11. You can raise this argument against a high educational standard, too. If most of the people are highly educated, who will empty our bins? So in return it would just be legit to argument that a certain percentage of the society should be kept "dumb" to ensure we have enough of them doing the unpleasant jobs. Or you could think about a way to make those unpleasent jobs more attractive by providing a reasonable compensation (not neccessarely money). To me, the idea of having a basic income is aiming at two points: Ensuring that each person has a guarenteed minimum life standard, independent from income. The latter only serves the purpose of raising that standard. This would highly reduce the amount of pressure and fears that encompany especially the part of the society that belongs to the lower casts. Providing a fundament that would allow to finally uncouple work from living standard. Your living standard and happyness you can achieve shouldn't be only bound to your job, as the latter only includes what you get paid for, not what you actually contribute to the society.Money is a fictive good after all, it doesn't need to be produced. It has the value everyone believes it to have.
  12. @Biene: There is a 'use entity origin as export origin' setting in the objects exporter which you should activate. This only works if you only have one entity selected for exporting, but provides the highest control over where the origin will end up. In regards to the performance boost note that each brushs and patchs surface contained in one func_static will split up each other which does not happen when exported as a model. This can lead to high tris counts on detail func_static and therefore impact performance. Turning things into func_static only avoids them to split up and be split up by other nearby geometry. The noflood spawnarg works on all sort of entities. It possibly won't work on ai, but definetely does work for func_static. I would second that. I'm no modeler but imho the uv maps don't rely on origin placement, but is stored on a per vertex base.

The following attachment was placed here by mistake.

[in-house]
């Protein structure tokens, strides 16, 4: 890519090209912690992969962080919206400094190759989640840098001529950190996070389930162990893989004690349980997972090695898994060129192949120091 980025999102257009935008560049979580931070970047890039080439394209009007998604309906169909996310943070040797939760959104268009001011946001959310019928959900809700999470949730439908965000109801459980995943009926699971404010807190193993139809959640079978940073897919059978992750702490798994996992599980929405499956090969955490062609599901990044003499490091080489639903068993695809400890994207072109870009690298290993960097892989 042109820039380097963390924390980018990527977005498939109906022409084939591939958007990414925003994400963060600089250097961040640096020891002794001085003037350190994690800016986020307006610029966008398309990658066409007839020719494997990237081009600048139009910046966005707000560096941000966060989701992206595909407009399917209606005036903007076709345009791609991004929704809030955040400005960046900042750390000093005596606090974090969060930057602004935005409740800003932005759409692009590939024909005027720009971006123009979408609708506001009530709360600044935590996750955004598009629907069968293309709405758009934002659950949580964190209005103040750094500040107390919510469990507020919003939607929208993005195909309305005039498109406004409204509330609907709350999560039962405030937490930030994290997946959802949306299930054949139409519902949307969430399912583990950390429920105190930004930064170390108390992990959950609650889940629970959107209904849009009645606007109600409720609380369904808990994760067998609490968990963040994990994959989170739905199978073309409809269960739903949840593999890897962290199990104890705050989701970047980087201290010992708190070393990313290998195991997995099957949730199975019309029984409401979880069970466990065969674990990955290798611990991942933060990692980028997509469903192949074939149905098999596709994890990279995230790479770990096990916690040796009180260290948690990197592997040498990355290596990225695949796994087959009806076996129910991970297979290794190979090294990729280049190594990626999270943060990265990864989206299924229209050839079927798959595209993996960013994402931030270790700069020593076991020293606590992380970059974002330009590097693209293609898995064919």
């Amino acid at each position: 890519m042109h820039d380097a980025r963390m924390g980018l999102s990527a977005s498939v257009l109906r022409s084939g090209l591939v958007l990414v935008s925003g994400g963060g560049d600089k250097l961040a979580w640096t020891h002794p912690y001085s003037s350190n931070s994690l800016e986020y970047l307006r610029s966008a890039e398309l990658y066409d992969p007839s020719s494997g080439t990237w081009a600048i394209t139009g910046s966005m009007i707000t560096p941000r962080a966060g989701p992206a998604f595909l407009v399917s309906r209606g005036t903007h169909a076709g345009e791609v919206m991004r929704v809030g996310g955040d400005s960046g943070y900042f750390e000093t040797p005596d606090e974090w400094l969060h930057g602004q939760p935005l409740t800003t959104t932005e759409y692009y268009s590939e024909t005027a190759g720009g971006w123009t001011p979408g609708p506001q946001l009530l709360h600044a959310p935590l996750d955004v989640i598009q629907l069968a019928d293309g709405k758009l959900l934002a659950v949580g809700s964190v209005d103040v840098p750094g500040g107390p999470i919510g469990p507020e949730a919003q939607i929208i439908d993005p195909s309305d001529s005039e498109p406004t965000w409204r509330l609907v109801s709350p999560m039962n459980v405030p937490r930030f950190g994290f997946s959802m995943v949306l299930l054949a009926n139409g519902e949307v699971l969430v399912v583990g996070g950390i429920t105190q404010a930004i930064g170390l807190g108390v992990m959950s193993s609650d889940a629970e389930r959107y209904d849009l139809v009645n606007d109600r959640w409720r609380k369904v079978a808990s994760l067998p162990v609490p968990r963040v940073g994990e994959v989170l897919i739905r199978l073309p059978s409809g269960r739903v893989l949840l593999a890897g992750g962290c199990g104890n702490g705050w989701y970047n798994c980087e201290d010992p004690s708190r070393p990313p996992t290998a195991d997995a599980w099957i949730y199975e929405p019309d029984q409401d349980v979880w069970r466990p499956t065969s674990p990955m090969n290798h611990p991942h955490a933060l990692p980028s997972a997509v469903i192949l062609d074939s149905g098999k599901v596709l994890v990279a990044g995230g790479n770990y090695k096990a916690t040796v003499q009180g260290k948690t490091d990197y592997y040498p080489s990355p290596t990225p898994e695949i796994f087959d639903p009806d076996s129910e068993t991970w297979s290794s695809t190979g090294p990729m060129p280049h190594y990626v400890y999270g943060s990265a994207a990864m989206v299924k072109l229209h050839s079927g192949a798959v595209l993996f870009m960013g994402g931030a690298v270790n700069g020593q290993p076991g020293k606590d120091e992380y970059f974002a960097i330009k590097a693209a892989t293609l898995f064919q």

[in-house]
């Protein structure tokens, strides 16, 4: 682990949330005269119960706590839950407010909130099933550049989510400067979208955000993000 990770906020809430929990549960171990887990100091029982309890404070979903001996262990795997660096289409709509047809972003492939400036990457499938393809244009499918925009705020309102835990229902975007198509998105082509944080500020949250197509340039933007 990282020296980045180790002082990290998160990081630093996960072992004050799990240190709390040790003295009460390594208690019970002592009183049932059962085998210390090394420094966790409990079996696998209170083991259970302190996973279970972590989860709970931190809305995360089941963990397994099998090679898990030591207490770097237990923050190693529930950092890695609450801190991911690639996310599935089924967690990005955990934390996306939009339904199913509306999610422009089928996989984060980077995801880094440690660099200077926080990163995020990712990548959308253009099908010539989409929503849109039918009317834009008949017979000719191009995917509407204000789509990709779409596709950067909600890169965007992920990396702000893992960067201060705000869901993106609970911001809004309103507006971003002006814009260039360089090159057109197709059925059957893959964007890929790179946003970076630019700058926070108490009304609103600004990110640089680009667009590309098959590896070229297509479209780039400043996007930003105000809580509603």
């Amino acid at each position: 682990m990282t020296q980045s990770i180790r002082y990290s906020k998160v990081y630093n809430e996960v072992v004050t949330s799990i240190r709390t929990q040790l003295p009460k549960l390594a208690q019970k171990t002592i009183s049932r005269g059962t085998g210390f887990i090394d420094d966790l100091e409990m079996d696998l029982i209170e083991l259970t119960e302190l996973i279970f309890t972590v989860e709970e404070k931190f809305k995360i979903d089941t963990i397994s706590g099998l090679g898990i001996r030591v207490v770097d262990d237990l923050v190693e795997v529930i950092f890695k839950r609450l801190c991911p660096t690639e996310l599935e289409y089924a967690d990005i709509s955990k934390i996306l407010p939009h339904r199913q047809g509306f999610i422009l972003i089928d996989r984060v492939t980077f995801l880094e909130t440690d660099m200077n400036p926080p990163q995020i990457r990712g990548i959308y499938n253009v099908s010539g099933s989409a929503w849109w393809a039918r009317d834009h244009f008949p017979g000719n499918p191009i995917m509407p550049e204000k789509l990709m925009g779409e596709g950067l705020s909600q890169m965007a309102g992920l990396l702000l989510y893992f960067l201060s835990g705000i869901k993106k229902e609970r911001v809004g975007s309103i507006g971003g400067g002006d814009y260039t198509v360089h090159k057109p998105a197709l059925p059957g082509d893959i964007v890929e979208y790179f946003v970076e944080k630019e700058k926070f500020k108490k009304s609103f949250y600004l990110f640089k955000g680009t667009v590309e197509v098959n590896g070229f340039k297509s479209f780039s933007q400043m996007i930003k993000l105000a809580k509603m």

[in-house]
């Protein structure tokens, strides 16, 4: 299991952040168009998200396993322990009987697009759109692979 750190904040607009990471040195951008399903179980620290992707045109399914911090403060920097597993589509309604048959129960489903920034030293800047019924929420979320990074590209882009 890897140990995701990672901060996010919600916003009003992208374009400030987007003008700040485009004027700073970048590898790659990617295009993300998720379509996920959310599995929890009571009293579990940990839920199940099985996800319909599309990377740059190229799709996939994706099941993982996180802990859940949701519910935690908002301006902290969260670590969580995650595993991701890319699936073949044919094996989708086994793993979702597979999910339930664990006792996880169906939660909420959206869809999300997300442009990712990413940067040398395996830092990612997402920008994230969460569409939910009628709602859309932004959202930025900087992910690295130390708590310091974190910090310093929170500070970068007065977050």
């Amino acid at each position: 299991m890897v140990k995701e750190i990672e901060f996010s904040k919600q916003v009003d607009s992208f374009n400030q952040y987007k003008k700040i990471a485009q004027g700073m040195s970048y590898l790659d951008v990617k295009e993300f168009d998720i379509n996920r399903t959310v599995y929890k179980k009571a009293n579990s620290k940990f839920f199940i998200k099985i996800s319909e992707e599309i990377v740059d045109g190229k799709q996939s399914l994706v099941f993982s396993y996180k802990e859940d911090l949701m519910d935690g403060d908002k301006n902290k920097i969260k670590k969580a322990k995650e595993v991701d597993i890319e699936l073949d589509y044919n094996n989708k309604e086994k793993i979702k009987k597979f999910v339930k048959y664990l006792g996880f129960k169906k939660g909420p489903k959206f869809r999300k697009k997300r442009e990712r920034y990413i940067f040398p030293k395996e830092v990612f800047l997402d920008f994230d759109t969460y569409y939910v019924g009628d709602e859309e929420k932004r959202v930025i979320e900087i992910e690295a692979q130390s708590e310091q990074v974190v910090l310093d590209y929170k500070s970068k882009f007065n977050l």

13. That would then increase aas creation time, which is an additional step after dmapping. Mappers would clearly see whether the additional time is taken by the dmap or aas creation step. In addition, one can dmap with the noaas command (dmap noaas mapname) to see whether it makes a difference. I also doubt that aas creation raises exponentially with the amount of aas areas to be created, but you are right that it is probably non-linear (very few algorithm are). I guess hte general advice to keep dmapping times low is to avoid detailed stuff to stay worldspawn. Convert it to func_static and avoid brushes and patches with lots of vertices to intersect with each other if they are worldspawn or belong to the same func_static. Exporting detailed stuff as models and use those instead should also help. Monsterclipping should be done a bit generously, as it is better to have few big areas instead of lots of tiny ones. This should also help in avoiding strange pathfinding behaviour, like ai swirling around.
  14. Did you create small details out of tiny brushes or patches. Lots of intersections can increase dmapping time and even cause crashes. Back in the day when I was working on my first mission I created a girder out of brushes (didn't knew about alpha-testing at that time). A simple 32x32 doom units sized girder caused the dmapping time to increase from around 10 seconds to more then five minutes.
  15. Yeah, flickering gui indicators. Gimme, gimme, gimme
  16. The problem here is that the gui doesn't support any way to merge two strings together. So if you want to combine two strings, like dmw is, you can only go the way of using two window definition, each containing and displaying one of the strings, at least for guis like the mission loading gui. Once you are in game, you can use a script to combine several strings together.
  17. The problem I was refering to isn't neccessary the way they sold the game, although I am no fan of that either. I've bought it as a boundle after all missions were released. The problem I have with this Hitman is that it's simple not a good game. And you stating that "it's not bad" does sound like you've played better games, either.